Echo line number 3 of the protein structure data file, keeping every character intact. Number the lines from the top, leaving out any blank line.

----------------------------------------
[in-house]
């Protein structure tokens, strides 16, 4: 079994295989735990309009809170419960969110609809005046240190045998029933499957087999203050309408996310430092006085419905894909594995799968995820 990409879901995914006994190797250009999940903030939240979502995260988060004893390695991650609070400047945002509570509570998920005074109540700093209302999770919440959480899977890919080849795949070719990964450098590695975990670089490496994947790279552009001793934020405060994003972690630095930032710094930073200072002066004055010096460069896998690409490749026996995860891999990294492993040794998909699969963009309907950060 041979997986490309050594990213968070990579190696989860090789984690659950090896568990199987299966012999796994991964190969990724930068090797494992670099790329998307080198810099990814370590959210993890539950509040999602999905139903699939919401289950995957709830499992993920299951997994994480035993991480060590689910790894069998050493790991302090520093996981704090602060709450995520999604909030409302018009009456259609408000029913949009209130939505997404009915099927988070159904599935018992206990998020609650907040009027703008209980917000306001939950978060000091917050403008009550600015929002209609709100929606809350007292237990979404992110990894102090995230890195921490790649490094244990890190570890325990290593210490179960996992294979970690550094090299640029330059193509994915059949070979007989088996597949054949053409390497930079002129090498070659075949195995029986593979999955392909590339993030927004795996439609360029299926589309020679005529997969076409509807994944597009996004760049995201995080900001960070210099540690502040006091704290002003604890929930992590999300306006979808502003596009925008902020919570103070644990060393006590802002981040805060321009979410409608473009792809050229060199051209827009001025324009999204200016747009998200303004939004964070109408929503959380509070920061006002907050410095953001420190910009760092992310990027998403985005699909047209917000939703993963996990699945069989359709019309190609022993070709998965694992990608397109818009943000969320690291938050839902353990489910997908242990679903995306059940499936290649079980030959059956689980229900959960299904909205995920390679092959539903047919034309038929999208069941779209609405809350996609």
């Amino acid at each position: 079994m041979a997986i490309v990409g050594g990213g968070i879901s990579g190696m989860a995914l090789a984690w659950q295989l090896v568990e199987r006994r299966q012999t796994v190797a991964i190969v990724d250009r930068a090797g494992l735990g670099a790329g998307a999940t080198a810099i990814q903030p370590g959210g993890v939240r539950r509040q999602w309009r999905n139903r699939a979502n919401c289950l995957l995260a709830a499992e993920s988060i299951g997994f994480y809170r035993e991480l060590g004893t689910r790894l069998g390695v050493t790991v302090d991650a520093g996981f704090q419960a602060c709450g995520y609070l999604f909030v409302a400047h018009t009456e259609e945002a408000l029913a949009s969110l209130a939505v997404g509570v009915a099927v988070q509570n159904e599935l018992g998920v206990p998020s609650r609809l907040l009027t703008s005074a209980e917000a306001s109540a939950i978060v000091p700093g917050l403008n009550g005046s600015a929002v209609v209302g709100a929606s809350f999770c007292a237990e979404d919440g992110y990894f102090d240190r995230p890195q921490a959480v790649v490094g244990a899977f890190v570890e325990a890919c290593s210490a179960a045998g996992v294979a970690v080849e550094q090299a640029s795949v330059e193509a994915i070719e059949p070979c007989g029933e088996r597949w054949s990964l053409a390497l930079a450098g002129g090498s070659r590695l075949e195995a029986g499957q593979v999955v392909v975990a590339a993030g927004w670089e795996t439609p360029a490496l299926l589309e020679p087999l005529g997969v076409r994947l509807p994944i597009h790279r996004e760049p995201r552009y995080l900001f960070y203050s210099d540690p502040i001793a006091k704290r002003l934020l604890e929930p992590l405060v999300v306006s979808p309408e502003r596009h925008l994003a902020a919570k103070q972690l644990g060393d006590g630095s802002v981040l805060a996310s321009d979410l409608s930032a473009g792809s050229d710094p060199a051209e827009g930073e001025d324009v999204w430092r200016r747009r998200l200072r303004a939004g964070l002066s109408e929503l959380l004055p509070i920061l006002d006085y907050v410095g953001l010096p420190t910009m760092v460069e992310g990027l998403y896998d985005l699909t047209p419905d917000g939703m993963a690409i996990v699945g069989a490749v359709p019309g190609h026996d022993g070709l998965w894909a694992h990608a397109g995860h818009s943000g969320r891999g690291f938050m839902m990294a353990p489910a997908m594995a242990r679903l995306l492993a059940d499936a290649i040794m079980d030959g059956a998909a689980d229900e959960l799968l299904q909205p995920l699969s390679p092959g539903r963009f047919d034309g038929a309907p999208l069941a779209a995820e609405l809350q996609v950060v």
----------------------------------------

């Amino acid at each position: 079994m041979a997986i490309v990409g050594g990213g968070i879901s990579g190696m989860a995914l090789a984690w659950q295989l090896v568990e199987r006994r299966q012999t796994v190797a991964i190969v990724d250009r930068a090797g494992l735990g670099a790329g998307a999940t080198a810099i990814q903030p370590g959210g993890v939240r539950r509040q999602w309009r999905n139903r699939a979502n919401c289950l995957l995260a709830a499992e993920s988060i299951g997994f994480y809170r035993e991480l060590g004893t689910r790894l069998g390695v050493t790991v302090d991650a520093g996981f704090q419960a602060c709450g995520y609070l999604f909030v409302a400047h018009t009456e259609e945002a408000l029913a949009s969110l209130a939505v997404g509570v009915a099927v988070q509570n159904e599935l018992g998920v206990p998020s609650r609809l907040l009027t703008s005074a209980e917000a306001s109540a939950i978060v000091p700093g917050l403008n009550g005046s600015a929002v209609v209302g709100a929606s809350f999770c007292a237990e979404d919440g992110y990894f102090d240190r995230p890195q921490a959480v790649v490094g244990a899977f890190v570890e325990a890919c290593s210490a179960a045998g996992v294979a970690v080849e550094q090299a640029s795949v330059e193509a994915i070719e059949p070979c007989g029933e088996r597949w054949s990964l053409a390497l930079a450098g002129g090498s070659r590695l075949e195995a029986g499957q593979v999955v392909v975990a590339a993030g927004w670089e795996t439609p360029a490496l299926l589309e020679p087999l005529g997969v076409r994947l509807p994944i597009h790279r996004e760049p995201r552009y995080l900001f960070y203050s210099d540690p502040i001793a006091k704290r002003l934020l604890e929930p992590l405060v999300v306006s979808p309408e502003r596009h925008l994003a902020a919570k103070q972690l644990g060393d006590g630095s802002v981040l805060a996310s321009d979410l409608s930032a473009g792809s050229d710094p060199a051209e827009g930073e001025d324009v999204w430092r200016r747009r998200l200072r303004a939004g964070l002066s109408e929503l959380l004055p509070i920061l006002d006085y907050v410095g953001l010096p420190t910009m760092v460069e992310g990027l998403y896998d985005l699909t047209p419905d917000g939703m993963a690409i996990v699945g069989a490749v359709p019309g190609h026996d022993g070709l998965w894909a694992h990608a397109g995860h818009s943000g969320r891999g690291f938050m839902m990294a353990p489910a997908m594995a242990r679903l995306l492993a059940d499936a290649i040794m079980d030959g059956a998909a689980d229900e959960l799968l299904q909205p995920l699969s390679p092959g539903r963009f047919d034309g038929a309907p999208l069941a779209a995820e609405l809350q996609v950060v």